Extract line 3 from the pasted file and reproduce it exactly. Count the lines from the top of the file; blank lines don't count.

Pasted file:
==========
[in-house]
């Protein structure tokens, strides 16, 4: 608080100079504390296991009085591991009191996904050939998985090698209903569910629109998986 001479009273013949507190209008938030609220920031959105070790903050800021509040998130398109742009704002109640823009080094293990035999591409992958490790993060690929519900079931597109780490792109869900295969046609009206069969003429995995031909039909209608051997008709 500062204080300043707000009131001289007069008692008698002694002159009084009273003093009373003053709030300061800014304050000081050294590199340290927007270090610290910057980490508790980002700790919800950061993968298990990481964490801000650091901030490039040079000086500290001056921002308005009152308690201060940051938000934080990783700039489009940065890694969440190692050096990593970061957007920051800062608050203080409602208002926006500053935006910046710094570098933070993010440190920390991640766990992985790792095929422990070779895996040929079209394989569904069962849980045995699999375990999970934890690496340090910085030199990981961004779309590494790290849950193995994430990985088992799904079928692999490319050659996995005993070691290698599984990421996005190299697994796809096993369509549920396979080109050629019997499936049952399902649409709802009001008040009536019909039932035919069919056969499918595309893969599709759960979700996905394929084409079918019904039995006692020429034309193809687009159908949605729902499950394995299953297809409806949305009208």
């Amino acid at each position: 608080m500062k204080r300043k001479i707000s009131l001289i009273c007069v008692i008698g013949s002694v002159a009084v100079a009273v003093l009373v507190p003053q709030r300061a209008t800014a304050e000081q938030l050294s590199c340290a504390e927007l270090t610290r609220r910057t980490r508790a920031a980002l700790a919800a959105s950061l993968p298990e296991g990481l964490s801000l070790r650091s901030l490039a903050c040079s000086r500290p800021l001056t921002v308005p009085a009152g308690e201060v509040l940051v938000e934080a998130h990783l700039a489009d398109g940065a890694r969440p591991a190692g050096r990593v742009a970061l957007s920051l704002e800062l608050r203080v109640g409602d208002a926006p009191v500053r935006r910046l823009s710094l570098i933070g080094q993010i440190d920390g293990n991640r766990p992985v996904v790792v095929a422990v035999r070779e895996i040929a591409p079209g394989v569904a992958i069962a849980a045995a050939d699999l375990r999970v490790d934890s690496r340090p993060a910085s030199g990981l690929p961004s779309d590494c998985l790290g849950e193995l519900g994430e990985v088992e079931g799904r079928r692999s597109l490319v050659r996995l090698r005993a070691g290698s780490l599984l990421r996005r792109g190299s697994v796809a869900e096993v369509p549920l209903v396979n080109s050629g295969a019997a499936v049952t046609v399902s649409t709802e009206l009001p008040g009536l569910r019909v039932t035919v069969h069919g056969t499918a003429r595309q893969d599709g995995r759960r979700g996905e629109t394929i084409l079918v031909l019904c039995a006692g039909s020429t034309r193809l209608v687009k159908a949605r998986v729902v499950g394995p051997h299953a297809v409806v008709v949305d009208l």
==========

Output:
């Amino acid at each position: 608080m500062k204080r300043k001479i707000s009131l001289i009273c007069v008692i008698g013949s002694v002159a009084v100079a009273v003093l009373v507190p003053q709030r300061a209008t800014a304050e000081q938030l050294s590199c340290a504390e927007l270090t610290r609220r910057t980490r508790a920031a980002l700790a919800a959105s950061l993968p298990e296991g990481l964490s801000l070790r650091s901030l490039a903050c040079s000086r500290p800021l001056t921002v308005p009085a009152g308690e201060v509040l940051v938000e934080a998130h990783l700039a489009d398109g940065a890694r969440p591991a190692g050096r990593v742009a970061l957007s920051l704002e800062l608050r203080v109640g409602d208002a926006p009191v500053r935006r910046l823009s710094l570098i933070g080094q993010i440190d920390g293990n991640r766990p992985v996904v790792v095929a422990v035999r070779e895996i040929a591409p079209g394989v569904a992958i069962a849980a045995a050939d699999l375990r999970v490790d934890s690496r340090p993060a910085s030199g990981l690929p961004s779309d590494c998985l790290g849950e193995l519900g994430e990985v088992e079931g799904r079928r692999s597109l490319v050659r996995l090698r005993a070691g290698s780490l599984l990421r996005r792109g190299s697994v796809a869900e096993v369509p549920l209903v396979n080109s050629g295969a019997a499936v049952t046609v399902s649409t709802e009206l009001p008040g009536l569910r019909v039932t035919v069969h069919g056969t499918a003429r595309q893969d599709g995995r759960r979700g996905e629109t394929i084409l079918v031909l019904c039995a006692g039909s020429t034309r193809l209608v687009k159908a949605r998986v729902v499950g394995p051997h299953a297809v409806v008709v949305d009208l």